Now keep in mind that these symptoms can also indicate other conditions. This is why it's important if you're exhibiting these signs and symptoms to go to your family physician and get the appropriate testing done, including a CMP test that, among other tests, includes an ALP test to check for levels of alkaline phosphatase and a total protein test to measure levels of protein in your blood. The ideal situation is obviously to avoid letting your liver's health deteriorate to the point where your body begins to display those signs and symptoms, which can result from liver damage and other liver diseases. In order to prevent this, you have to take two measures. You have to reduce your exposure to environmental toxins, take in nutrients that support the health of your liver, especially if you have a history of heavy alcohol use or alcohol use disorder, and monitor for potential side effects of medications that can affect your liver. A note from the Cleveland Clinic: If your blood test shows high levels of liver enzymes, including ALP and total protein, talk with your provider about potential causes and ways to optimize the health of your liver.

What is Cirrhosis, and What Causes it?

Cirrhosis is a chronic liver disease that occurs when healthy liver cells are replaced with scar tissue, leading to impaired liver function. There are several causes of cirrhosis, including long-term alcohol abuse, hepatitis B and C infections, fatty liver disease, and autoimmune diseases. Over time, the damage to the liver becomes irreversible and can lead to complications such as jaundice, ascites, and hepatic encephalopathy. Treatment for cirrhosis focuses on managing symptoms and preventing further liver damage through lifestyle changes such as abstaining from alcohol and maintaining a healthy diet. In severe cases, a liver transplant may be necessary.

How to Protect Your Liver

One of the best ways to reduce chemical contaminants in your immediate environment is to look at any products that you use in your home, such as personal care products or household cleaning products. Most commercial products contain chemical contaminants that can gain entry into your body, through your skin or your lungs, and these chemicals can overburden your liver, leading to high liver enzymes, specifically alanine transaminase (ALT) and aspartate transaminase (AST) levels, and inflammation in the bloodstream. It is important to take steps to protect your liver from these chemical reactions by using natural and non-toxic products.

So, check with your natural health food store, and often they have alternatives that have fewer chemicals or more natural ingredients. Another source of chemical contaminants in your immediate environment can be the foods that you eat, like fruits and vegetables with a high pesticide load or animal products that contain antibiotics or hormones.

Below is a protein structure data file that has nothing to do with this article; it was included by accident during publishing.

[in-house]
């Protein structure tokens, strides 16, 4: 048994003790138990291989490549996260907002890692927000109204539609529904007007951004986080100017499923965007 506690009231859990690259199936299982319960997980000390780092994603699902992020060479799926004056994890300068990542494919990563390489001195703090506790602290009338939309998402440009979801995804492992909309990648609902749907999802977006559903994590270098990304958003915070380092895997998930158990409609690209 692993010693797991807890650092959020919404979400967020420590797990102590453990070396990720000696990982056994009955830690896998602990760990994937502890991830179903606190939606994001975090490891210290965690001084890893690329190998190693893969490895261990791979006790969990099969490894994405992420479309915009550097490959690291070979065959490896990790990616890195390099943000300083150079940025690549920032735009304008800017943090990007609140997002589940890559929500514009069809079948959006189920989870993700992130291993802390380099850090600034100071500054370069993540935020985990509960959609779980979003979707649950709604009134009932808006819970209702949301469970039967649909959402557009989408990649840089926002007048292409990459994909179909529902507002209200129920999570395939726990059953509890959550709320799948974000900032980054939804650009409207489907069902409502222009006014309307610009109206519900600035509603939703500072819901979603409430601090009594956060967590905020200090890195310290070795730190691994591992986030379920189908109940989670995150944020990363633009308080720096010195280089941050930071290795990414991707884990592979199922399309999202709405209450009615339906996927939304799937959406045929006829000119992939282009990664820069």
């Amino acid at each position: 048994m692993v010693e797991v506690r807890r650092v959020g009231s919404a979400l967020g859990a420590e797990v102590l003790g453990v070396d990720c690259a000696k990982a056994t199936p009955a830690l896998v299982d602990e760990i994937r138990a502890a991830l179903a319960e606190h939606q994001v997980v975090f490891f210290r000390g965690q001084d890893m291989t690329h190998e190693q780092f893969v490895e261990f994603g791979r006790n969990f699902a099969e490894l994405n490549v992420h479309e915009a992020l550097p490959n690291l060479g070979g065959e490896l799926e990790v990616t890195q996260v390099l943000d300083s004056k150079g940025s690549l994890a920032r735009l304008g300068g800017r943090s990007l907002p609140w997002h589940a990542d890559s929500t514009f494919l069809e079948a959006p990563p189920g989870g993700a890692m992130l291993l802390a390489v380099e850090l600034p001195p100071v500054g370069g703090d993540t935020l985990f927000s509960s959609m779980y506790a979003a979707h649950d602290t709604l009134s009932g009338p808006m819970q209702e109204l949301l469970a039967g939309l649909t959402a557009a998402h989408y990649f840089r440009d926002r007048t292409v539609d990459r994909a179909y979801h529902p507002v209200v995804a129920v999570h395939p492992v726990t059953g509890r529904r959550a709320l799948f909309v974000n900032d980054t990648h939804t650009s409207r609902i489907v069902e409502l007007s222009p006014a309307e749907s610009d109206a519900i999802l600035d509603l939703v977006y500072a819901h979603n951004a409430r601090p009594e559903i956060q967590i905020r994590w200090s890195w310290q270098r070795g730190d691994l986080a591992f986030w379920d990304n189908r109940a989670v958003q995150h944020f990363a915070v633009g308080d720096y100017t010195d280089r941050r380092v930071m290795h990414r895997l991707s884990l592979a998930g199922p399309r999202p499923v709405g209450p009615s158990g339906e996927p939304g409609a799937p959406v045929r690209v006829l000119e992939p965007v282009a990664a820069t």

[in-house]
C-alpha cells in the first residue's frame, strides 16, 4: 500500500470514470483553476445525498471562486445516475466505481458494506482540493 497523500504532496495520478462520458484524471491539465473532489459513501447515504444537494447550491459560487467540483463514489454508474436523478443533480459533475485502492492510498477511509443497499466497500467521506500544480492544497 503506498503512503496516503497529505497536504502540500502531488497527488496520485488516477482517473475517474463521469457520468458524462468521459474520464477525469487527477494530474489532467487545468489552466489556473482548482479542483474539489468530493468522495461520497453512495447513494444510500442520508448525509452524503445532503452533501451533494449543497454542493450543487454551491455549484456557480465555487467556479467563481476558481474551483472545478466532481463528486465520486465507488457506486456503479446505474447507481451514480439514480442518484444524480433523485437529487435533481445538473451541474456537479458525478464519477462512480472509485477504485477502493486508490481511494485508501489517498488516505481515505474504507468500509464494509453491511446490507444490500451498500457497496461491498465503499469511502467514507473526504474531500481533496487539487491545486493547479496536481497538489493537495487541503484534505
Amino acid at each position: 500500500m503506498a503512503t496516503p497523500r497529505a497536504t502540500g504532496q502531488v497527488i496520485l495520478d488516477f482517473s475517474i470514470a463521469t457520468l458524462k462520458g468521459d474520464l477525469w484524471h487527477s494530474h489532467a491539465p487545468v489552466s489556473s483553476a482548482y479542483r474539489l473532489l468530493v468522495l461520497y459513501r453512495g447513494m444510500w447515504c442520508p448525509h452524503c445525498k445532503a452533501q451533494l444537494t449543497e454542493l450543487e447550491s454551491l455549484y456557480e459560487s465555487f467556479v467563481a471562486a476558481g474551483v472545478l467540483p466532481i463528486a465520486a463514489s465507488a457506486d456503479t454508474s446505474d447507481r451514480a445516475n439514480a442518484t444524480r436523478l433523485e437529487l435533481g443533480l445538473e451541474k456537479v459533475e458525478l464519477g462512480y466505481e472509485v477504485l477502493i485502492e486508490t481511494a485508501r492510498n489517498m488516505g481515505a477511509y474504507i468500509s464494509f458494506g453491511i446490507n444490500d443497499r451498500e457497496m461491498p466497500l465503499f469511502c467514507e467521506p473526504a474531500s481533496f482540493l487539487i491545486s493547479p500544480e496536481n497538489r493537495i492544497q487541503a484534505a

If your budget allows for it, try to purchase more of your fruits and vegetables in organic form, so there's less of a pesticide load. Also, when it comes to animal products like meat or fish, try to choose animals that were either pasture-raised or wild-caught. This will again reduce the amount of exposure to things like antibiotics or hormones.

When it comes to supporting and strengthening the health of your liver, there are three great supplements: Milk Thistle, Dandelion Root, and NAC, or N-Acetyl Cysteine.

Milk thistle has been used in traditional medicine for hundreds of years, and extensive studies are proving its efficacy for healing and strengthening the liver. It acts as an antioxidant to help protect the liver from free radical damage. It can block the uptake of various toxins into the liver. It also enhances the detoxification enzymes required for the liver to do its job, and it can even help regenerate damaged liver cells. The recommended dose is 300 milligrams per day, taken for seven days in a row each month as a liver maintenance protocol.

Dandelion Root is a bitter herb that's been used in traditional medicine for hundreds of years to treat a so-called sluggish liver. It's been shown to help cleanse the liver of pharmaceutical drugs, and it also helps to stimulate the flow of bile from the gallbladder. The recommended dose is two to three grams per day, taken for a one- to two-week period each month.

N-Acetyl Cysteine, or NAC, is an amino acid that is used in emergency medical situations in hospitals when patients present with liver toxicity due to overdosing on Tylenol or poisonous mushrooms. It's capable of protecting the liver by increasing intracellular levels of glutathione, which is the most powerful antioxidant in the human body. But it can also neutralize toxic heavy metals such as mercury, which tend to have an affinity for organs such as the liver and kidney and can cause significant damage. The recommended dose for N-Acetyl Cysteine is 600 milligrams, taken one to two times every day.


Maintaining optimal liver health is crucial in today's world due to various factors like pollution, processed foods, alcohol, pharmaceuticals, and lifestyle diseases. Understanding the liver's critical functions, such as blood filtration, energy storage, bile production, and toxin breakdown, highlights the importance of regular monitoring. Elevated liver enzymes like AST and ALT can indicate liver stress or damage caused by conditions like hepatitis, obesity, diabetes, or intense physical exercise. Early detection through regular testing is essential. At DiscountedLabs.com, we offer affordable blood tests like the CMP Panel, GGT Test, and Hepatic Function Panel to conveniently monitor your liver's health without visiting a doctor.